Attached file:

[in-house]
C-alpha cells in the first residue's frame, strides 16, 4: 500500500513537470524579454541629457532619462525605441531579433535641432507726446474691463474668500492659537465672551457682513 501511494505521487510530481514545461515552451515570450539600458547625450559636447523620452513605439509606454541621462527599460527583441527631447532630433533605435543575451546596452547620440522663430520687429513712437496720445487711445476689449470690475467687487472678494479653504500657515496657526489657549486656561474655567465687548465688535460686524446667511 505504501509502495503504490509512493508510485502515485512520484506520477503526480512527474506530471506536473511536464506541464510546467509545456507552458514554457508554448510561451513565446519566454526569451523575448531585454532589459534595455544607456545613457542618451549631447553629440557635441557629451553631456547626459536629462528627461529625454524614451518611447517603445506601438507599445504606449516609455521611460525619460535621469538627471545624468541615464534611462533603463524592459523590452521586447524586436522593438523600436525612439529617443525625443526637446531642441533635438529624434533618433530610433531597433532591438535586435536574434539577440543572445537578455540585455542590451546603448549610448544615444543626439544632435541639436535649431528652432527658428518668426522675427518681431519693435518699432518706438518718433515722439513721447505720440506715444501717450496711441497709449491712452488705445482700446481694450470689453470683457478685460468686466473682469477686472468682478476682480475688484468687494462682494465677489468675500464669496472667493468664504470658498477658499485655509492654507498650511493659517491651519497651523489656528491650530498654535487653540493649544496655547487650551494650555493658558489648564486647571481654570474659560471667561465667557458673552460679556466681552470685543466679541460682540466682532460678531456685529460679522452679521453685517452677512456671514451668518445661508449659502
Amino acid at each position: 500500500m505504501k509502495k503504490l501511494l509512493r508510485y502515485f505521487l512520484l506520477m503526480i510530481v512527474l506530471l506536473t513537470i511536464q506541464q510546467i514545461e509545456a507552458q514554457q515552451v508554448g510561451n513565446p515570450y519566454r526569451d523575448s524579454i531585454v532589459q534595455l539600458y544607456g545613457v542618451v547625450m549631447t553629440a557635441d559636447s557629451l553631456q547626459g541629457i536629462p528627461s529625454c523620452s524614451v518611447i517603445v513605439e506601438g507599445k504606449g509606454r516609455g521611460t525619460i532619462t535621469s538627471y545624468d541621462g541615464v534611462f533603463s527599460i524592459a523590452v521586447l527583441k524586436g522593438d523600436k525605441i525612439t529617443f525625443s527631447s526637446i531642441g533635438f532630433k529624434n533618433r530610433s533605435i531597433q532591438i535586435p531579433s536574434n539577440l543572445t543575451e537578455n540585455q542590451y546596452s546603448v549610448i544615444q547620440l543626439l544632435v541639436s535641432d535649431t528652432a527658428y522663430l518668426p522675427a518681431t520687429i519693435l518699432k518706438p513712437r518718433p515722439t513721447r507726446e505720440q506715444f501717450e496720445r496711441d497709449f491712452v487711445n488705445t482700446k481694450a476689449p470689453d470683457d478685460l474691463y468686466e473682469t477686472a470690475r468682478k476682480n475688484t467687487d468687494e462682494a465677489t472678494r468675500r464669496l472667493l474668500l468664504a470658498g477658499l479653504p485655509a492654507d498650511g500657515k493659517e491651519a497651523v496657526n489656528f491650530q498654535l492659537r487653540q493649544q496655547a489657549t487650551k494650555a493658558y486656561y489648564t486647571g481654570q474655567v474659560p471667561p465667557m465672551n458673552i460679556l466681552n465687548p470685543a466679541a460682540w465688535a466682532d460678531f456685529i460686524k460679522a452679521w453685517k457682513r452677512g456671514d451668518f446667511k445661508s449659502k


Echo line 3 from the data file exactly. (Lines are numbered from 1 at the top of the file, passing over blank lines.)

Amino acid at each position: 500500500m505504501k509502495k503504490l501511494l509512493r508510485y502515485f505521487l512520484l506520477m503526480i510530481v512527474l506530471l506536473t513537470i511536464q506541464q510546467i514545461e509545456a507552458q514554457q515552451v508554448g510561451n513565446p515570450y519566454r526569451d523575448s524579454i531585454v532589459q534595455l539600458y544607456g545613457v542618451v547625450m549631447t553629440a557635441d559636447s557629451l553631456q547626459g541629457i536629462p528627461s529625454c523620452s524614451v518611447i517603445v513605439e506601438g507599445k504606449g509606454r516609455g521611460t525619460i532619462t535621469s538627471y545624468d541621462g541615464v534611462f533603463s527599460i524592459a523590452v521586447l527583441k524586436g522593438d523600436k525605441i525612439t529617443f525625443s527631447s526637446i531642441g533635438f532630433k529624434n533618433r530610433s533605435i531597433q532591438i535586435p531579433s536574434n539577440l543572445t543575451e537578455n540585455q542590451y546596452s546603448v549610448i544615444q547620440l543626439l544632435v541639436s535641432d535649431t528652432a527658428y522663430l518668426p522675427a518681431t520687429i519693435l518699432k518706438p513712437r518718433p515722439t513721447r507726446e505720440q506715444f501717450e496720445r496711441d497709449f491712452v487711445n488705445t482700446k481694450a476689449p470689453d470683457d478685460l474691463y468686466e473682469t477686472a470690475r468682478k476682480n475688484t467687487d468687494e462682494a465677489t472678494r468675500r464669496l472667493l474668500l468664504a470658498g477658499l479653504p485655509a492654507d498650511g500657515k493659517e491651519a497651523v496657526n489656528f491650530q498654535l492659537r487653540q493649544q496655547a489657549t487650551k494650555a493658558y486656561y489648564t486647571g481654570q474655567v474659560p471667561p465667557m465672551n458673552i460679556l466681552n465687548p470685543a466679541a460682540w465688535a466682532d460678531f456685529i460686524k460679522a452679521w453685517k457682513r452677512g456671514d451668518f446667511k445661508s449659502k